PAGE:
- 'Doc

kcwgrunt 06-11-2018 10:32 AM

Further help with D72A packet mode?
 
I'm in the same boat.

I have been successful in talking to the D72A via serial port (USB) with a basic python script. :

['\x00,,\xaa5\x81loaded with defaults\x07\r\r\r\rKenwood Radio Modem\rAX.25 Level 2 Version 2.0\rRelease 16/Nov/2010 2Chip Version 1.00\rChecksum $7772\rA 180611055737\r\n', 'cmd:MY KM6TIG-10\r\n', 'MYCALL was NOCALL\r\n', 'cmd:\xdd\xfekiss on\r\n', '?EH\r\n', 'cmd:']
['restart\r\n', '\r\n', '\r\n', '\r\n', 'Kenwood Radio Modem\r\n', 'AX.25 Level 2 Version 2.0\r\n', 'Release 16/Nov/2010 2Chip Version 1.00\r\n', 'Checksum $7772\r\n', 'cmd:']

But how do I attach the device to my raspberry Pi via an ip address?

I want to send IP packets through the TNC gateway and my assumption is i need a destination IP address for all TCP/IP.

Previously, I setup AX.25 with a AX launch and axports. BUT, this caused conflicts with the ttyUSB0 port. So, running the AX.25 attaches a ax0 port with a ip address (setup in the ax25 scripts)

However, I cannot then talk to the D72A to set it into KISS Mode.

So, I killed the AX.25 scripts and ran the python script. I was received a positive response. But, then what?
How can I send TCP/IP over the radio?

It's so funny that I cannot recall how this is done. I vaguely remember the process during the Compuserve days. It is similar., but that is not helping me at all.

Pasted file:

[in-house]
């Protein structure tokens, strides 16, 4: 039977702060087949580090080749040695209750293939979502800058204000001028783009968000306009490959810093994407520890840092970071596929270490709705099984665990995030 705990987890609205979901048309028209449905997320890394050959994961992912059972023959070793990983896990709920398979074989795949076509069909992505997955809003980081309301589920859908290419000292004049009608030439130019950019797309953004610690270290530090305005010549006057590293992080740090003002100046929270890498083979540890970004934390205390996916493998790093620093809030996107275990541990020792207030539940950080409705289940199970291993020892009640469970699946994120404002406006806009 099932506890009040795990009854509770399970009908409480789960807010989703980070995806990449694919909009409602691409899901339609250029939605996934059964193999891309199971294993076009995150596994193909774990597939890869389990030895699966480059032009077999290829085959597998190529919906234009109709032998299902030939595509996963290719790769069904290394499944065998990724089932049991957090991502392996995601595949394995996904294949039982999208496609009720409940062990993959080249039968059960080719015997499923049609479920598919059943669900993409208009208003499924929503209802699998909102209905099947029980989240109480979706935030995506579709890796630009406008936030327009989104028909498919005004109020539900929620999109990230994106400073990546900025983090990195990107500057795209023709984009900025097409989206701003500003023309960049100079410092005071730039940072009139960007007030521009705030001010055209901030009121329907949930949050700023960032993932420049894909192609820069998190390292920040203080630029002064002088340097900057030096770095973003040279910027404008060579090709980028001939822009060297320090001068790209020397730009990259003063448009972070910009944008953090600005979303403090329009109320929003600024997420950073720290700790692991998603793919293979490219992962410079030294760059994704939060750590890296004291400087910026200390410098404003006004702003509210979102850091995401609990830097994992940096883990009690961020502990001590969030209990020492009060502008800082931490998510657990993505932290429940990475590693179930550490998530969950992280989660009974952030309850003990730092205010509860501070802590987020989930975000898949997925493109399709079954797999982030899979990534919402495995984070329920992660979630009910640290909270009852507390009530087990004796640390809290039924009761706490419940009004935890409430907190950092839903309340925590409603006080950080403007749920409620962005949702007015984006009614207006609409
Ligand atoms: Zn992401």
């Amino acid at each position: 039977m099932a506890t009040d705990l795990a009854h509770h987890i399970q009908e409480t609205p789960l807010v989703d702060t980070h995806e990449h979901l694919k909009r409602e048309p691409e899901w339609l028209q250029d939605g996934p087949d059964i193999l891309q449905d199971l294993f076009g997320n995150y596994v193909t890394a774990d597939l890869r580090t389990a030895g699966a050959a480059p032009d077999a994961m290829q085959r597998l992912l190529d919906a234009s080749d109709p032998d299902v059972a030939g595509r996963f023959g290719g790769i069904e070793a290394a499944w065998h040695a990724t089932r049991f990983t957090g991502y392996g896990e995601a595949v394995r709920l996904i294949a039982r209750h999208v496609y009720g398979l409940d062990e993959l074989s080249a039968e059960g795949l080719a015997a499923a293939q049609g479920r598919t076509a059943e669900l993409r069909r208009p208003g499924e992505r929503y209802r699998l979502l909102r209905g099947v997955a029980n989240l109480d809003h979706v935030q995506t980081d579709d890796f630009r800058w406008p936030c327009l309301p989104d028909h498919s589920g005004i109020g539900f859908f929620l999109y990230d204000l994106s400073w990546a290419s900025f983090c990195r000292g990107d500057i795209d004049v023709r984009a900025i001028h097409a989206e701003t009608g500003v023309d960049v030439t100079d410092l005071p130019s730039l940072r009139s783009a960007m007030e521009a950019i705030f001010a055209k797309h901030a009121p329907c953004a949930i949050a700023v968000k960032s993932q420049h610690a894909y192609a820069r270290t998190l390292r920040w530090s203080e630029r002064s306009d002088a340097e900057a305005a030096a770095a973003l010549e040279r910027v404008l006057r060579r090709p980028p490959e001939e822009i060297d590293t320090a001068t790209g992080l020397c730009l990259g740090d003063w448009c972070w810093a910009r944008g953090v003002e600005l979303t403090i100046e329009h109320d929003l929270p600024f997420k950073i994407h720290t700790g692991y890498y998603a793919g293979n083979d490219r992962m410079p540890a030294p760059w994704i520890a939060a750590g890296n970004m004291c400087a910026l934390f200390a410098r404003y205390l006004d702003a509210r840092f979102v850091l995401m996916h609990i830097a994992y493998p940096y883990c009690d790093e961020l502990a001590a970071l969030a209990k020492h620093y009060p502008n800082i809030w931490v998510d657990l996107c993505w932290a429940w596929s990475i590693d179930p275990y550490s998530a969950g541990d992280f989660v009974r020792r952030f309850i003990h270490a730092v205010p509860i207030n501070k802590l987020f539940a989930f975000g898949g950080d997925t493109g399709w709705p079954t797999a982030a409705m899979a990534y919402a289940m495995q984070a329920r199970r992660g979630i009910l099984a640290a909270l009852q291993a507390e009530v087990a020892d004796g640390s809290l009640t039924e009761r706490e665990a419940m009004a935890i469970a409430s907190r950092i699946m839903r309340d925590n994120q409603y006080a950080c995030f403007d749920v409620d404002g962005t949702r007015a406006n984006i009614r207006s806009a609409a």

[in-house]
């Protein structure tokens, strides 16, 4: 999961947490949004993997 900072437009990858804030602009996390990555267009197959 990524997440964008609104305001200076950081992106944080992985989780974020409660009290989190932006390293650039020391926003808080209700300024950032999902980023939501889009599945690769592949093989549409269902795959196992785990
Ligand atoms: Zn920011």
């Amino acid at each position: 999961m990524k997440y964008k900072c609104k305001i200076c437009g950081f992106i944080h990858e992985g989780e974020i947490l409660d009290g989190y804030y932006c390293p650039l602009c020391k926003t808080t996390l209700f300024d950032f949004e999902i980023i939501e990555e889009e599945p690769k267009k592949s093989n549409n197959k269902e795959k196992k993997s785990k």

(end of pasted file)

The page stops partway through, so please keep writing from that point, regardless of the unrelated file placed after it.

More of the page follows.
Do you have any suggestions?


Quote:

Originally Posted by W9BU (Post 2141366)
You need what is known as terminal emulation program. Windows used to come with HyperTerminal, but Microsoft stopped bundling it with Windows at Win7, I believe. You can still find HyperTerminal on the web. There are others that you might want to try. I use one called TeraTerm.

Assuming that you have your D72 connected to your computer and assuming that the D72 serial port driver has been loaded, you'll need to look at the Windows Device Manager to see what COM port the driver is using. Once you know the COM port number, you can configure your terminal emulation program to use that COM port at 9600 baud 8-N-1.

Put your D72 into packet mode (not APRS mode). Hit the Enter key on your computer keyboard a couple of times to see if you get any response from the D72. If you do, type "DISP" and hit Enter. Your D72 should respond with the current status of all the packet commands and settings.

Once you've established that you have communications between your computer and the D72's TNC, you can try connecting the TNC's over the air. Let's assume that your callsign is N9ABC. You will need to set the MYCALL parameter in both D72's. Note that this is different from the APRS callsign. At the TNC's command prompt on your computer, type "MYCALL N9ABC-1" and hit enter. The TNC should acknowledge that command. Now, do the same thing with the other D72 only use N9ABC-2.

OK, with the MYCALL set on both D72s and both D72s connected to computers and both D72s set to the same frequency (try 145.010 to start), you can communicate using packet. On the D72 that's configured as N9ABC-1, use your computer to send the command "C N9ABC-2" and hit Enter. The N9ABC-1 D72 should send a packet that the other D72 hears and responds to. They'll do a little packet negotiating and then connect. From that point, you can type messages keyboard to keyboard between the two D72s. To get out of keyboard to keyboard mode, use your computer to send a Control-C to one of the TNCs. That will get you a command prompt so you can send "D" to disconnect.